Common Sense Note
Parents need to know that Rise of the Guardians is sort of like The Avengers with childhood icons: Santa Claus, the Tooth Fairy, the Easter Bunny, and the Sandman. There's lots of action and some mild violence revolving around the menacing bad guy Pitch Black, who turns children's dreams into nightmares with his cavalry of scary stallions (some scenes may feel more intense in the movie's 3-D version). (Spoiler alert!) One Guardian is destroyed but comes back to life at the end of the movie. There's some insulting language like "coward" and "selfish" and "go suck an egg," and in a flashback, a main character drowns but transforms rather than dying. Whether they personally believe in these characters or not (and the nontraditional way they're portrayed here could get some of them wondering...), kids will root for the Guardians as they fight the forces of chaos and despair.
The Tooth Fairy seems smitten with Jack Frost, and a couple of her "baby" fairies swoon in his presence. In one brief scene, Tooth and Jack share a moment of staring in each other's eyes.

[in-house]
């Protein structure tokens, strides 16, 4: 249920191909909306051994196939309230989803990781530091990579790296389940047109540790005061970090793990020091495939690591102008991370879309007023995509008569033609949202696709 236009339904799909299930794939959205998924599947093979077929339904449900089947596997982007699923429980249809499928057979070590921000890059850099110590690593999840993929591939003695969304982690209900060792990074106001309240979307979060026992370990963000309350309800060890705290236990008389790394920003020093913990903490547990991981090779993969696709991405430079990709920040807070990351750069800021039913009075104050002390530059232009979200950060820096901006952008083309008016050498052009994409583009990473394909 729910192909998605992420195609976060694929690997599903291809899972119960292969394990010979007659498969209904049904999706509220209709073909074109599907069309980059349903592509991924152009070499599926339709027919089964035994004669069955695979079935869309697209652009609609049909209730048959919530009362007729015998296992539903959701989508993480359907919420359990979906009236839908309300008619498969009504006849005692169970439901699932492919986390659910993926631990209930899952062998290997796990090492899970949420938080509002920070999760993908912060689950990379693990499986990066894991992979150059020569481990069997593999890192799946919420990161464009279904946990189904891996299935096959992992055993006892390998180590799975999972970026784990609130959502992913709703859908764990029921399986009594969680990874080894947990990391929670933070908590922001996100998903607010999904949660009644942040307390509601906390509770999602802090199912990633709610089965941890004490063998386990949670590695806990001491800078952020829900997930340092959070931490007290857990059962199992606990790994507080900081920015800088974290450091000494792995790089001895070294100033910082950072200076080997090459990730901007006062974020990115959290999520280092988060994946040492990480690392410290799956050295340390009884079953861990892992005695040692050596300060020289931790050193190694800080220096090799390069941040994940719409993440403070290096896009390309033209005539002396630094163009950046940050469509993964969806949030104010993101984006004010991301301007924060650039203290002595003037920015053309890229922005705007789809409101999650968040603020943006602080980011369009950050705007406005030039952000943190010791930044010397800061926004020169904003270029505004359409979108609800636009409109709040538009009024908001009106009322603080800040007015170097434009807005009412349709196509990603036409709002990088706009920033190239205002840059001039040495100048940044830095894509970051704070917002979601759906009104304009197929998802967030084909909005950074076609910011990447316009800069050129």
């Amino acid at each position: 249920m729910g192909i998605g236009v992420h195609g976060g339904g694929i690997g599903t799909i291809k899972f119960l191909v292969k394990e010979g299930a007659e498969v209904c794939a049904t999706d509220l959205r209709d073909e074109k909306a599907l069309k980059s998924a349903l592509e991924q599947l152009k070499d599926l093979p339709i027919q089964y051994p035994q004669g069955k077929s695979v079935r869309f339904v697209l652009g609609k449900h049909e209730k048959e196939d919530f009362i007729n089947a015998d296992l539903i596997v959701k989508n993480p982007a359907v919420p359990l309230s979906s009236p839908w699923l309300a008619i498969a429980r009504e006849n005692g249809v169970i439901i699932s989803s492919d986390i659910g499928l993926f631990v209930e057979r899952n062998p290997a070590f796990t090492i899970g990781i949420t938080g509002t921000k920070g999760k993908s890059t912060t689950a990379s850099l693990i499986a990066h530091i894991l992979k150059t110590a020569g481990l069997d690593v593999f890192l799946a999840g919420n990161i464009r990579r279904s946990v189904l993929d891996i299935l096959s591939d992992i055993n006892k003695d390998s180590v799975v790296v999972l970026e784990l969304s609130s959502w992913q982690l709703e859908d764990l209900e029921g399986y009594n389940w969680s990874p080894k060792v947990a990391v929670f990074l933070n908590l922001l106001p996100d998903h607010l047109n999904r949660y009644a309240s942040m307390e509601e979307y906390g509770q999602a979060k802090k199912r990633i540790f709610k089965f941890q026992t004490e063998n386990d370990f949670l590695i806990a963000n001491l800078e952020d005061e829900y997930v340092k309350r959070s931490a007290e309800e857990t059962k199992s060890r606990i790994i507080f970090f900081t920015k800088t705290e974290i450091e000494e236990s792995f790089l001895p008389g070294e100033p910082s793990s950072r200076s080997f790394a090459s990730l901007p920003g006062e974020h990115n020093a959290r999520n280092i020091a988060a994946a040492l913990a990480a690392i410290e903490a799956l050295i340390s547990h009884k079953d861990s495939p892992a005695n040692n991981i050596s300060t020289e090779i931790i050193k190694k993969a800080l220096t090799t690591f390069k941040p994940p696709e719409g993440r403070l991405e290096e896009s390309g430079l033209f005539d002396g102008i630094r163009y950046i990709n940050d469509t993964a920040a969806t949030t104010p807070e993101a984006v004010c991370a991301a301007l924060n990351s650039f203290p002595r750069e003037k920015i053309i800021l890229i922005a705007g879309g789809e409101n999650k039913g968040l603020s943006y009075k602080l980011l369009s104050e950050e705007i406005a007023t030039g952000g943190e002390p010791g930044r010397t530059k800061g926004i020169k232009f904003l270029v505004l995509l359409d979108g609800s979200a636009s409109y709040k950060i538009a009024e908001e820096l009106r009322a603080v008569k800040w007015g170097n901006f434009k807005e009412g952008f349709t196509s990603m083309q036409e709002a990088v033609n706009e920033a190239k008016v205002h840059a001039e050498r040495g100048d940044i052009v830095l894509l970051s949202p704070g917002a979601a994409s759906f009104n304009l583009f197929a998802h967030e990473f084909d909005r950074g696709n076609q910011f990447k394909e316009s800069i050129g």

(Potential spoiler alerts!) Some intense action. Pitch Black and his minions are able to destroy one of the Guardians. The other Guardians begin to lose their powers as children stop believing in them. Pitch cleans out the Tooth Fairy's castle, breaks all of the Easter Bunny's eggs, and generally breaks the hopeful spirit of all the children he encounters. He undoes the work of the Sandman so that kids have nightmares instead of sweet dreams. Pitch's shadowy black stallions can be frightening. In a flashback, viewers see that the boy who was Jack Frost drowned saving his sister and then transformed into the icon of winter. Santa uses swords.
Australian Easter Bunny says "bloody" this and "bloody" that fairly frequently; Pitch Black tells Bunny to "go suck an egg," and some insults are thrown back and forth, including "coward."
The movie stresses the importance of the wonder of childhood, including belief in Santa, the Tooth Fairy, the Easter Bunny, etc. Preserving the innocence and joy of childhood is the reason the Guardians exist. Although the movie isn't religious, the idea of faith in something you can't necessarily see is demonstrated as a positive force in children's lives.
No product placements in the movie, but there's a good bit of Rise of the Guardians merchandise available, from plush sets and figurines to games, apparel, calendars, and more. The story is also based on a book series.
Drugs / Tobacco /